While hemp is harvested and processed similarly to other fabrics, its main advantage is through the hemp plant itself. Hemp uses about 5% the amount of water it takes to grow cotton and can often be rain-fed. Hemp can grow in almost all soil conditions, and unlike cotton (which depletes the soil of nutrients) hemp’s deep-reaching roots preserve the topsoil and subsoil. Hemp grows densely as well, leaving no room for weeds and competing plants and is less vulnerable to insects, which means little to no use of pesticides. Lastly, hemp grows extremely fast, only needing 120-days to be ready for harvest. We’ve compared hemp and cotton before, and while not everyone agrees, we think hemp is the winner. The steps of making fabrics are as follows:

  • Cultivation

  • Harvesting

  • Retting (The process whereby naturally occurring bacteria and fungi, or chemicals, break down the pectin that bind the hemp fibres to be released. Common techniques consist of soaking in water, or laying on the ground and letting dew do the ‘retting’)

  • Breaking

  • Scutching (Beating stems, which separates the desired fibres from the hemp’s woody core)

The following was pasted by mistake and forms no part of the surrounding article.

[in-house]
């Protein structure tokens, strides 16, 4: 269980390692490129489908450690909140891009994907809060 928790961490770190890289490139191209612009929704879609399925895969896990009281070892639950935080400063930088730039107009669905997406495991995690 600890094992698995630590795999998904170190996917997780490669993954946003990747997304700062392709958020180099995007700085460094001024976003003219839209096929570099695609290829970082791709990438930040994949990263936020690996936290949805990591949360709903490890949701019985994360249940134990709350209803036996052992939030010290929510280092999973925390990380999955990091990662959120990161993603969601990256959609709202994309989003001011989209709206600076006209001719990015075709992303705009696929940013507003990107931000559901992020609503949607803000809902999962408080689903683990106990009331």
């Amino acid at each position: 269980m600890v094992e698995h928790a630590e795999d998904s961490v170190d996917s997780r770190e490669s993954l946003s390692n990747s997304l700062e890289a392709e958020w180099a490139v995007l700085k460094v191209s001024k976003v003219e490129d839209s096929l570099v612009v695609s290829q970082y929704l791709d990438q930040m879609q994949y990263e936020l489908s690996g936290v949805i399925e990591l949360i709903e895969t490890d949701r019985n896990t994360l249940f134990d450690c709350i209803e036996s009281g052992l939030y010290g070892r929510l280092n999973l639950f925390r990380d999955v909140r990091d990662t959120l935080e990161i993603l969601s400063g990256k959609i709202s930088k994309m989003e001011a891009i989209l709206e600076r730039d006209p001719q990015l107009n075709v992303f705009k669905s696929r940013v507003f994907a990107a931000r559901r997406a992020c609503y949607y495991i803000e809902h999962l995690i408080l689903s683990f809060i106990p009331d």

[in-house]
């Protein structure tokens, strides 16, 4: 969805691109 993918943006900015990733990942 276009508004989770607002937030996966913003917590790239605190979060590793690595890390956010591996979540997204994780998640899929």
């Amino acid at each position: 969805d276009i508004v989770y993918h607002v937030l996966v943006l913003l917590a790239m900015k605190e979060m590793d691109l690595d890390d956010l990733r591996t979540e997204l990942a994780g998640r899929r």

• Hackling (combing of the stems to remove unwanted particles)

  • Roving (improves strength)

  • Spinning (can be wet and dry spun)

What makes hemp fabric better?                                                                                     

Hemp fabric is deliciously soft on the skin, and is known for growing softer with each wear. Hemp is naturally resistant to bacteria and provides natural UV protection. That means it protects your skin, and retains color better than other fabrics. As you can see, hemp fabric is quite practical. It literally prevents you from getting stinky, gets softer with more use, and is stronger and longer-lasting than cotton. Hemp fabric can have some disadvantages, including a more limited color palette than synthetics, but we feel the benefits more than make up for this. The hemp fabric lasts longer and doesn’t wear out as quickly as cotton does. Hemp has three times more tensile and flexible strength than cotton, holding its shape time and again and becomes softer after each wear and wash. Hemp is a more premium fabric.

planetgreen

FACTS ABOUT HEMP CLOTHING

  • Hemp protects your skin by naturally filtering UV light.

  • Hemp resists bacterial growth and breathes excellently, preventing odours.

  • Hemp has four times the strength of cotton; it won’t weaken when washed.

  • Hemp retains color better than any other fabric.

  • It saves Water! Hemp uses only 1/20th the amount of water as regular cotton to grow and process.

  • Also, Hemp uses almost no water to grow and can usually be rain-fed.

  • Unlike cotton which depletes the soil of nutrients, hemp can be grown consecutively for over twenty years without the soil being affected.

  • Hemp is illegal to grow in the U.S., though not illegal to import.

  • Hemp is deliciously soft on the skin, more and more with each wear.

Shop Now

https://www.planetgreenonline.com/

https://www.planetgreenonline.com/hemp-mask/

https://www.planetgreenonline.com/hemp-fabrics/

https://www.planetgreenonline.com/hemp-paper/

Comments are closed